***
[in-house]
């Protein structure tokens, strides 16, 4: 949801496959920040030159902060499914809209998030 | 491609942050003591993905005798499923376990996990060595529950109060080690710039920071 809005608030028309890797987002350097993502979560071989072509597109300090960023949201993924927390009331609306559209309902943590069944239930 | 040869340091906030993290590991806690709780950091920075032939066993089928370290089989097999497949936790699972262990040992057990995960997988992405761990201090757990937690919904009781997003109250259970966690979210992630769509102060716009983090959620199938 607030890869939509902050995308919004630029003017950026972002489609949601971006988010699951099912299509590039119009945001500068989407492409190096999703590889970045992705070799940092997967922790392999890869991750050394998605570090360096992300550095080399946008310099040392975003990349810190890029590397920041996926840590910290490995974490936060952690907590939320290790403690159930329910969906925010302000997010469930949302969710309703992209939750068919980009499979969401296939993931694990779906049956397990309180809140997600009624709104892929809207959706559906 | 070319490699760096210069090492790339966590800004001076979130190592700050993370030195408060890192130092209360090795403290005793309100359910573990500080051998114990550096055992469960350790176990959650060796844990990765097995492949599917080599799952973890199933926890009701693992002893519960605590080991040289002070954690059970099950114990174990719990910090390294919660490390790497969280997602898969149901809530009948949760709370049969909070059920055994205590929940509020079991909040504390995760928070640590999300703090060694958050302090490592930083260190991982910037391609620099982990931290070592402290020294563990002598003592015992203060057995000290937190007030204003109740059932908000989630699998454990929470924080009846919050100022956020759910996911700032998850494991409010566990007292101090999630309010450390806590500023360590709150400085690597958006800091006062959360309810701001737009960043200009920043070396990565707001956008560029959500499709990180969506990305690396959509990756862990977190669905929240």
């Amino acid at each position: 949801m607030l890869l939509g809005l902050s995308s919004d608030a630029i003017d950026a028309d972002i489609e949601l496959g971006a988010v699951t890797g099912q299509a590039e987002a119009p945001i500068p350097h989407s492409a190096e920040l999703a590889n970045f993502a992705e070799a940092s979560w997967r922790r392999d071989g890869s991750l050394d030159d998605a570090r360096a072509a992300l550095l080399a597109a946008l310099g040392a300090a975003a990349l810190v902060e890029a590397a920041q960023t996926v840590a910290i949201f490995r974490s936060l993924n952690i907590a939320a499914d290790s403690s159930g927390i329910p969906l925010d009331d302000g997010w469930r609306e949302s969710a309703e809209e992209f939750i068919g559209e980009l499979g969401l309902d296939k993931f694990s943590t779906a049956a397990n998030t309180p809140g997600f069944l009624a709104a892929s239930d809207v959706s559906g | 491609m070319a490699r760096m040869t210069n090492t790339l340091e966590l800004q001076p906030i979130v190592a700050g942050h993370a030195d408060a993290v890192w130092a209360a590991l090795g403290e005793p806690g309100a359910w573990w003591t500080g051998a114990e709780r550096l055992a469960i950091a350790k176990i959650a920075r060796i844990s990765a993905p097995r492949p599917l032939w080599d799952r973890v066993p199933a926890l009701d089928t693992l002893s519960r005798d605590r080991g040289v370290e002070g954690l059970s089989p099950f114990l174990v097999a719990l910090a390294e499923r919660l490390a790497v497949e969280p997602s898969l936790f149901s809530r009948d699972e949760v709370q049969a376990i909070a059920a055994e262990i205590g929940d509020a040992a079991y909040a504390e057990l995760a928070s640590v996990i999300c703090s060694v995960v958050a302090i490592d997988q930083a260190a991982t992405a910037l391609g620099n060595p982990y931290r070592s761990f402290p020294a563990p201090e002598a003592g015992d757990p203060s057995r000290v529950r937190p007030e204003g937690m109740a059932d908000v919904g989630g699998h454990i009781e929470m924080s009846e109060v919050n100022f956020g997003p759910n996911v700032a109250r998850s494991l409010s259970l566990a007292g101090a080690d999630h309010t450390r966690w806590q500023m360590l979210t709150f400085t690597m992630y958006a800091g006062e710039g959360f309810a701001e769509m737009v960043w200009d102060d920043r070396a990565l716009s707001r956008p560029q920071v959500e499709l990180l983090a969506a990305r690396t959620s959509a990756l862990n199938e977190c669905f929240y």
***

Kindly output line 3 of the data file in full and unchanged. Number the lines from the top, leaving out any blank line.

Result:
């Amino acid at each position: 949801m607030l890869l939509g809005l902050s995308s919004d608030a630029i003017d950026a028309d972002i489609e949601l496959g971006a988010v699951t890797g099912q299509a590039e987002a119009p945001i500068p350097h989407s492409a190096e920040l999703a590889n970045f993502a992705e070799a940092s979560w997967r922790r392999d071989g890869s991750l050394d030159d998605a570090r360096a072509a992300l550095l080399a597109a946008l310099g040392a300090a975003a990349l810190v902060e890029a590397a920041q960023t996926v840590a910290i949201f490995r974490s936060l993924n952690i907590a939320a499914d290790s403690s159930g927390i329910p969906l925010d009331d302000g997010w469930r609306e949302s969710a309703e809209e992209f939750i068919g559209e980009l499979g969401l309902d296939k993931f694990s943590t779906a049956a397990n998030t309180p809140g997600f069944l009624a709104a892929s239930d809207v959706s559906g | 491609m070319a490699r760096m040869t210069n090492t790339l340091e966590l800004q001076p906030i979130v190592a700050g942050h993370a030195d408060a993290v890192w130092a209360a590991l090795g403290e005793p806690g309100a359910w573990w003591t500080g051998a114990e709780r550096l055992a469960i950091a350790k176990i959650a920075r060796i844990s990765a993905p097995r492949p599917l032939w080599d799952r973890v066993p199933a926890l009701d089928t693992l002893s519960r005798d605590r080991g040289v370290e002070g954690l059970s089989p099950f114990l174990v097999a719990l910090a390294e499923r919660l490390a790497v497949e969280p997602s898969l936790f149901s809530r009948d699972e949760v709370q049969a376990i909070a059920a055994e262990i205590g929940d509020a040992a079991y909040a504390e057990l995760a928070s640590v996990i999300c703090s060694v995960v958050a302090i490592d997988q930083a260190a991982t992405a910037l391609g620099n060595p982990y931290r070592s761990f402290p020294a563990p201090e002598a003592g015992d757990p203060s057995r000290v529950r937190p007030e204003g937690m109740a059932d908000v919904g989630g699998h454990i009781e929470m924080s009846e109060v919050n100022f956020g997003p759910n996911v700032a109250r998850s494991l409010s259970l566990a007292g101090a080690d999630h309010t450390r966690w806590q500023m360590l979210t709150f400085t690597m992630y958006a800091g006062e710039g959360f309810a701001e769509m737009v960043w200009d102060d920043r070396a990565l716009s707001r956008p560029q920071v959500e499709l990180l983090a969506a990305r690396t959620s959509a990756l862990n199938e977190c669905f929240y």